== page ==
AUTHORITIES are using a multimedia law much more this past year as it has a wider latitude over the sedition act, rights group Suaram said today.
The number of cases filed under Communications and Multimedia Act 1998 (CMA) jumped to 249 over nine under the sedition act which was widely used in the Najib government’s first term.
This was the finding of Suaram’s Human Rights Report 2017 Overview, which was launched at Kuala Lumpur and Selangor Chinese Assembly Hall today.
According to the report, the use of the Sedition Act reduced significantly with just nine cases in 2017, while there were 269 cases investigated under CMA between January and September 30 this year.
Of this, 146 cases were investigated under Section 233 of CMA with 56 investigation papers submitted to the Attorney-General’s Chamber
The Suaram report cited a Parliamentary reply by Deputy Communications and Multimedia Minister Jailani Johari dated November 6.
Suaram programme coordinator Dobby Chew said: “The Sedition Act is now used for specific cases.
“They shifted to CMA where the law is wide and can be interpreted for everything on anything. It makes prosecution easier,” said Chew.
Meanwhile, the report stated detention without trial remained a concern.
“From the replies in Parliament, we learnt more than 989 persons have been arrested and detained under Sosma (Security Offences (Special Measures) Act) since its inception in April 2012.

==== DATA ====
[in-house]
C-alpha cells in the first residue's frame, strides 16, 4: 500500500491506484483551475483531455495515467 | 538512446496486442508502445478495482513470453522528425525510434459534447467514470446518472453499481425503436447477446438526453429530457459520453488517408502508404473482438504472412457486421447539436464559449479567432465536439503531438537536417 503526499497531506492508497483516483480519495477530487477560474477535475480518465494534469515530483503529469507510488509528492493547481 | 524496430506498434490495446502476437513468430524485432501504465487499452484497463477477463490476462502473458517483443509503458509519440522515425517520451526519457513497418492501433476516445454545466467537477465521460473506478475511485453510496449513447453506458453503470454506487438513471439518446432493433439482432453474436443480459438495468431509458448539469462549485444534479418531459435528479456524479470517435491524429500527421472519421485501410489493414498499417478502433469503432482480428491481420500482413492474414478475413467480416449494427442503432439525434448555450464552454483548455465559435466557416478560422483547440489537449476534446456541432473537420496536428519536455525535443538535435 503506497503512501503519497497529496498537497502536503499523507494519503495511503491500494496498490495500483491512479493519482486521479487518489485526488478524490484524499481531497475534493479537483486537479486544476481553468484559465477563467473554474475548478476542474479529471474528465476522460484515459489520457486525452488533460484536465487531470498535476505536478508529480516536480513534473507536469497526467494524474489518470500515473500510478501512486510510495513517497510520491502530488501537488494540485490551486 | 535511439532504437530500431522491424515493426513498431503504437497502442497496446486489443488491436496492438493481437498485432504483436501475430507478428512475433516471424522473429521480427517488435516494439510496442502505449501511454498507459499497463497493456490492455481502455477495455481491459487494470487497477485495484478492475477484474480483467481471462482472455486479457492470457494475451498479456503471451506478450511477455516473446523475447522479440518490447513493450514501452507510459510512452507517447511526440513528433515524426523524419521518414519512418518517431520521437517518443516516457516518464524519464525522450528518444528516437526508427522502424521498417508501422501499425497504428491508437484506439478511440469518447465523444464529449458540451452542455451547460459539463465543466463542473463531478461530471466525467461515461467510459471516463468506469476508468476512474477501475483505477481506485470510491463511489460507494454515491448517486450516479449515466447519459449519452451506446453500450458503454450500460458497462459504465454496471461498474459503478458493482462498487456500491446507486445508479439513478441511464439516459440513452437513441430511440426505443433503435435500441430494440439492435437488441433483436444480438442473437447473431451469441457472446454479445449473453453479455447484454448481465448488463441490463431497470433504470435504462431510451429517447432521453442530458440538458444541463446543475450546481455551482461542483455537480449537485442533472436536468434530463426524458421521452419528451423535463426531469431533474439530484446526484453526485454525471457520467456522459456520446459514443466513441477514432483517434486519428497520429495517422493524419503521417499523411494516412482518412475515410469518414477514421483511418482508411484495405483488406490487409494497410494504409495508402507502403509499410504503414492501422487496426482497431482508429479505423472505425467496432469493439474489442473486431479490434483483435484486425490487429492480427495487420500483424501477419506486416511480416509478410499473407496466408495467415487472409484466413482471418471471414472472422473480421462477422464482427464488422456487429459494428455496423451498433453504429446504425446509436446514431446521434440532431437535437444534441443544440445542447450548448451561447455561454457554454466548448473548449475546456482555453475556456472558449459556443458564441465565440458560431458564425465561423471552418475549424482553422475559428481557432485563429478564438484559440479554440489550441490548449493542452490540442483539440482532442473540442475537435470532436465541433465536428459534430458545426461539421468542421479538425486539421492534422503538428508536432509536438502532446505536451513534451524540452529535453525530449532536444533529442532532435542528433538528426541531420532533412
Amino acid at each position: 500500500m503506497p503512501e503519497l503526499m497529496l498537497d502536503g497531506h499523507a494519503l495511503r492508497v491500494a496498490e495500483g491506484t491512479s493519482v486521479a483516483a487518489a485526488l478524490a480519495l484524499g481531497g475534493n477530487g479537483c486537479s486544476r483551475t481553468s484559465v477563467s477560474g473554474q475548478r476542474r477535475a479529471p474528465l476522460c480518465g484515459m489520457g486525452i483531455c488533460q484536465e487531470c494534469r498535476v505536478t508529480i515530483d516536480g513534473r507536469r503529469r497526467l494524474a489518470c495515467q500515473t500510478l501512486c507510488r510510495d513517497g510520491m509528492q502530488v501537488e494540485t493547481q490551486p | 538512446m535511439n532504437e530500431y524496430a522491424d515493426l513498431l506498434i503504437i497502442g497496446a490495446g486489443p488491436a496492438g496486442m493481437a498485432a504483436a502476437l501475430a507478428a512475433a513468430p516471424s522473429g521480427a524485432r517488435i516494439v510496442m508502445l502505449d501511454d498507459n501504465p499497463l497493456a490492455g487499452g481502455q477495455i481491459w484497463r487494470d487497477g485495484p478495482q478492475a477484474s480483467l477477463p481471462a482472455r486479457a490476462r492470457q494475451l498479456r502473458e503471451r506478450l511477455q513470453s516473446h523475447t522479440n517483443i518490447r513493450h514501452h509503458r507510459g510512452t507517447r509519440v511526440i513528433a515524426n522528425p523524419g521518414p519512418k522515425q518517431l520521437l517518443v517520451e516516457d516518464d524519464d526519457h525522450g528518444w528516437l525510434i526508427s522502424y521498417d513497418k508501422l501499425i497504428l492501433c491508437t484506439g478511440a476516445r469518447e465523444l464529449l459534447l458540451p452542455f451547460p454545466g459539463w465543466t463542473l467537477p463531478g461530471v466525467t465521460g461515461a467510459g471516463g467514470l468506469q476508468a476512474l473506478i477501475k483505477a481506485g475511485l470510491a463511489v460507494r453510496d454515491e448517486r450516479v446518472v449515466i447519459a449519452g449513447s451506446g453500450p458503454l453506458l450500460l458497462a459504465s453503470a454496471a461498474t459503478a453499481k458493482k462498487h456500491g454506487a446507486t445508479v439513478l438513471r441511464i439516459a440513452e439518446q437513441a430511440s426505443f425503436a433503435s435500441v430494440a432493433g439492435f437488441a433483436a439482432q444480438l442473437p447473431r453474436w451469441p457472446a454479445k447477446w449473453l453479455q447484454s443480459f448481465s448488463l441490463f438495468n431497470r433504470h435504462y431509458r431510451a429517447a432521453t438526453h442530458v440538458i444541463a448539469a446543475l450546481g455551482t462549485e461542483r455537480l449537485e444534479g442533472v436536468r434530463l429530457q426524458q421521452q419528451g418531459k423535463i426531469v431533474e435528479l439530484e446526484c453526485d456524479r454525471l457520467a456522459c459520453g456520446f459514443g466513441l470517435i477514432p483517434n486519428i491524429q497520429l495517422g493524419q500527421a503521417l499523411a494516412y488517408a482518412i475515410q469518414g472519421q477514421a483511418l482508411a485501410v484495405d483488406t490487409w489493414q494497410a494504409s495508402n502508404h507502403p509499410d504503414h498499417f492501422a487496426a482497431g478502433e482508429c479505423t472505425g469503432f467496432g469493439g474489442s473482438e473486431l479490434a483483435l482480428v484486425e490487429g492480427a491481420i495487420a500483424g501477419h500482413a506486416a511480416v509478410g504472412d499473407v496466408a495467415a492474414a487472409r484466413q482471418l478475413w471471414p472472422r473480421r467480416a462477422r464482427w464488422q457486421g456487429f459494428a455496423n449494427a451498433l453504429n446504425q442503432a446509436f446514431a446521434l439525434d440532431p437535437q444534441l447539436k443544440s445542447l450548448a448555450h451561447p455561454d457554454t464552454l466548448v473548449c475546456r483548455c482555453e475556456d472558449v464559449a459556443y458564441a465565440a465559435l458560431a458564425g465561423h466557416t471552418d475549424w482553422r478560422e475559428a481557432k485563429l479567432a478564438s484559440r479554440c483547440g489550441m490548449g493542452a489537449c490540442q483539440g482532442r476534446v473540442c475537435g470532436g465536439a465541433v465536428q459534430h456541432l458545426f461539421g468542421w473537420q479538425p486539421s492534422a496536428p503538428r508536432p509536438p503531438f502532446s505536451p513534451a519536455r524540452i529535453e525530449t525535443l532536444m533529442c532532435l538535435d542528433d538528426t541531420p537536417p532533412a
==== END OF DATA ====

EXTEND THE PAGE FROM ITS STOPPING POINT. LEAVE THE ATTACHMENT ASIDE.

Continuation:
“More shocking is the revelation more than 159 minors have been detained under security provisions. There are 142 minors detained under Poca (Prevention of Crime Act) and 17 under Sosma,” stated the report.
It also showed there has been a notable improvement on freedom of assembly, with less severe crackdown and harassment against peaceful assemblies and the organisers.
The report also touched on freedom of movement which had extended beyond disallowing Malaysian activists from leaving the country to barring non-Malaysian activists from entering.
“Han Hui Hui, a prominent activist from Singapore was denied entry. Others include Adilur Rahman Khan, a prominent human rights lawyer and secretary of Odhikar which is a human rights organisation in Bangladesh and the Philippines Commissioner of Human Rights Chito Gascon,” it said.
The report also said Human Rights Commission of Malaysia (Suhakam) had a year of recovery following the financial restrictions imposed on it in 2016 and also with newly appointed commissioners.
“Suhakam was able to resume its operation at full capacity after the restoration of its budget.
“Unfortunately, this did not bring substantive changes in the recognition of Suhakam’s role and contribution by the government.
“Parliament continues with its unenviable record of not debating Suhakam’s annual report and findings,” it said.
Other matters in the report are pertaining to freedom of religion, free and fair elections, gender and sexuality, indigenous peoples of Malaysia, refugees and asylum seekers in Malaysia and the death penalty. – December 7, 2017.